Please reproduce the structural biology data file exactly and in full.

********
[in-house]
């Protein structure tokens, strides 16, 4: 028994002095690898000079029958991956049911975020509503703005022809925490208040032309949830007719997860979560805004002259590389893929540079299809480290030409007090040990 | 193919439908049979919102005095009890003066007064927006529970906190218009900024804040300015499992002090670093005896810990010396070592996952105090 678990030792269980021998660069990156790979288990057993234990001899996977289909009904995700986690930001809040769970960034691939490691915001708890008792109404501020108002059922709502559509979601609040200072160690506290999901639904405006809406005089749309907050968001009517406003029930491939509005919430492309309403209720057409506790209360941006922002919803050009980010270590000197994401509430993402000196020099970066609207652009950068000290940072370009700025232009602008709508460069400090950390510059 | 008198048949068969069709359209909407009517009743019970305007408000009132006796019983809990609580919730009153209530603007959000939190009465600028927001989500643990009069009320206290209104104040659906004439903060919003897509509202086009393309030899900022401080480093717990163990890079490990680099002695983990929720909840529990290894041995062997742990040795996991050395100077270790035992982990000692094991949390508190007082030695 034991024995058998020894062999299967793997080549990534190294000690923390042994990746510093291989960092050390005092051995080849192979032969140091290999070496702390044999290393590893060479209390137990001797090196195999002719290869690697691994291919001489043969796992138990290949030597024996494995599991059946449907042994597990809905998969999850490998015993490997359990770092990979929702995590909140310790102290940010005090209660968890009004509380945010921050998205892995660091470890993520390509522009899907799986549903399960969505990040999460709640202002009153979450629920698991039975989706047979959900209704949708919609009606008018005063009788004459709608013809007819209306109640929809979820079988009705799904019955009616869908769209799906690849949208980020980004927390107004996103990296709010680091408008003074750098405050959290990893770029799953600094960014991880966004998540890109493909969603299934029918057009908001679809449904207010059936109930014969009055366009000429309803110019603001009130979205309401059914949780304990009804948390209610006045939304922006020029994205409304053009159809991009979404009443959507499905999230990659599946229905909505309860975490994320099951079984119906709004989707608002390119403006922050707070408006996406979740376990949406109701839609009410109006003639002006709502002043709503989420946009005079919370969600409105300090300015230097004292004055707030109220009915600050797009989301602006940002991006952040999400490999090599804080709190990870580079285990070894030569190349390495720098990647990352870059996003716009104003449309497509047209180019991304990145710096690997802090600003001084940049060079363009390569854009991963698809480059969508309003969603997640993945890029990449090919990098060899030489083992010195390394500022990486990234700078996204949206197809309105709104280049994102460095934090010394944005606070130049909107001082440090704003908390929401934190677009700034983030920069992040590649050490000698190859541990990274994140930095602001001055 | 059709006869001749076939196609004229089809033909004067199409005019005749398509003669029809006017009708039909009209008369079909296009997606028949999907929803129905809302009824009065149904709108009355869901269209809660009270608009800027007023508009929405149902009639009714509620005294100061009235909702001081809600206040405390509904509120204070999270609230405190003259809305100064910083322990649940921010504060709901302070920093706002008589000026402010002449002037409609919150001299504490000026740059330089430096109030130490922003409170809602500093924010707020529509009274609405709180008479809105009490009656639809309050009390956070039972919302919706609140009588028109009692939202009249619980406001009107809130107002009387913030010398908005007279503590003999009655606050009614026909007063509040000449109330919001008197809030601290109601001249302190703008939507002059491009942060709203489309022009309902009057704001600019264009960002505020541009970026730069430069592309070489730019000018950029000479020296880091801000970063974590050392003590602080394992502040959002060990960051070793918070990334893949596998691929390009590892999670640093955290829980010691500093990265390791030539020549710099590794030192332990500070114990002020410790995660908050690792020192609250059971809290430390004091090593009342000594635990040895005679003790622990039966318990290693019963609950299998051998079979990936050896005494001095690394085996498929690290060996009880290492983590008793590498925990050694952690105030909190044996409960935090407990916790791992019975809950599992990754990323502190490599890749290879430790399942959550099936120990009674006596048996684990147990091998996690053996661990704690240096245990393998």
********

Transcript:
[in-house]
């Protein structure tokens, strides 16, 4: 028994002095690898000079029958991956049911975020509503703005022809925490208040032309949830007719997860979560805004002259590389893929540079299809480290030409007090040990 | 193919439908049979919102005095009890003066007064927006529970906190218009900024804040300015499992002090670093005896810990010396070592996952105090 678990030792269980021998660069990156790979288990057993234990001899996977289909009904995700986690930001809040769970960034691939490691915001708890008792109404501020108002059922709502559509979601609040200072160690506290999901639904405006809406005089749309907050968001009517406003029930491939509005919430492309309403209720057409506790209360941006922002919803050009980010270590000197994401509430993402000196020099970066609207652009950068000290940072370009700025232009602008709508460069400090950390510059 | 008198048949068969069709359209909407009517009743019970305007408000009132006796019983809990609580919730009153209530603007959000939190009465600028927001989500643990009069009320206290209104104040659906004439903060919003897509509202086009393309030899900022401080480093717990163990890079490990680099002695983990929720909840529990290894041995062997742990040795996991050395100077270790035992982990000692094991949390508190007082030695 034991024995058998020894062999299967793997080549990534190294000690923390042994990746510093291989960092050390005092051995080849192979032969140091290999070496702390044999290393590893060479209390137990001797090196195999002719290869690697691994291919001489043969796992138990290949030597024996494995599991059946449907042994597990809905998969999850490998015993490997359990770092990979929702995590909140310790102290940010005090209660968890009004509380945010921050998205892995660091470890993520390509522009899907799986549903399960969505990040999460709640202002009153979450629920698991039975989706047979959900209704949708919609009606008018005063009788004459709608013809007819209306109640929809979820079988009705799904019955009616869908769209799906690849949208980020980004927390107004996103990296709010680091408008003074750098405050959290990893770029799953600094960014991880966004998540890109493909969603299934029918057009908001679809449904207010059936109930014969009055366009000429309803110019603001009130979205309401059914949780304990009804948390209610006045939304922006020029994205409304053009159809991009979404009443959507499905999230990659599946229905909505309860975490994320099951079984119906709004989707608002390119403006922050707070408006996406979740376990949406109701839609009410109006003639002006709502002043709503989420946009005079919370969600409105300090300015230097004292004055707030109220009915600050797009989301602006940002991006952040999400490999090599804080709190990870580079285990070894030569190349390495720098990647990352870059996003716009104003449309497509047209180019991304990145710096690997802090600003001084940049060079363009390569854009991963698809480059969508309003969603997640993945890029990449090919990098060899030489083992010195390394500022990486990234700078996204949206197809309105709104280049994102460095934090010394944005606070130049909107001082440090704003908390929401934190677009700034983030920069992040590649050490000698190859541990990274994140930095602001001055 | 059709006869001749076939196609004229089809033909004067199409005019005749398509003669029809006017009708039909009209008369079909296009997606028949999907929803129905809302009824009065149904709108009355869901269209809660009270608009800027007023508009929405149902009639009714509620005294100061009235909702001081809600206040405390509904509120204070999270609230405190003259809305100064910083322990649940921010504060709901302070920093706002008589000026402010002449002037409609919150001299504490000026740059330089430096109030130490922003409170809602500093924010707020529509009274609405709180008479809105009490009656639809309050009390956070039972919302919706609140009588028109009692939202009249619980406001009107809130107002009387913030010398908005007279503590003999009655606050009614026909007063509040000449109330919001008197809030601290109601001249302190703008939507002059491009942060709203489309022009309902009057704001600019264009960002505020541009970026730069430069592309070489730019000018950029000479020296880091801000970063974590050392003590602080394992502040959002060990960051070793918070990334893949596998691929390009590892999670640093955290829980010691500093990265390791030539020549710099590794030192332990500070114990002020410790995660908050690792020192609250059971809290430390004091090593009342000594635990040895005679003790622990039966318990290693019963609950299998051998079979990936050896005494001095690394085996498929690290060996009880290492983590008793590498925990050694952690105030909190044996409960935090407990916790791992019975809950599992990754990323502190490599890749290879430790399942959550099936120990009674006596048996684990147990091998996690053996661990704690240096245990393998």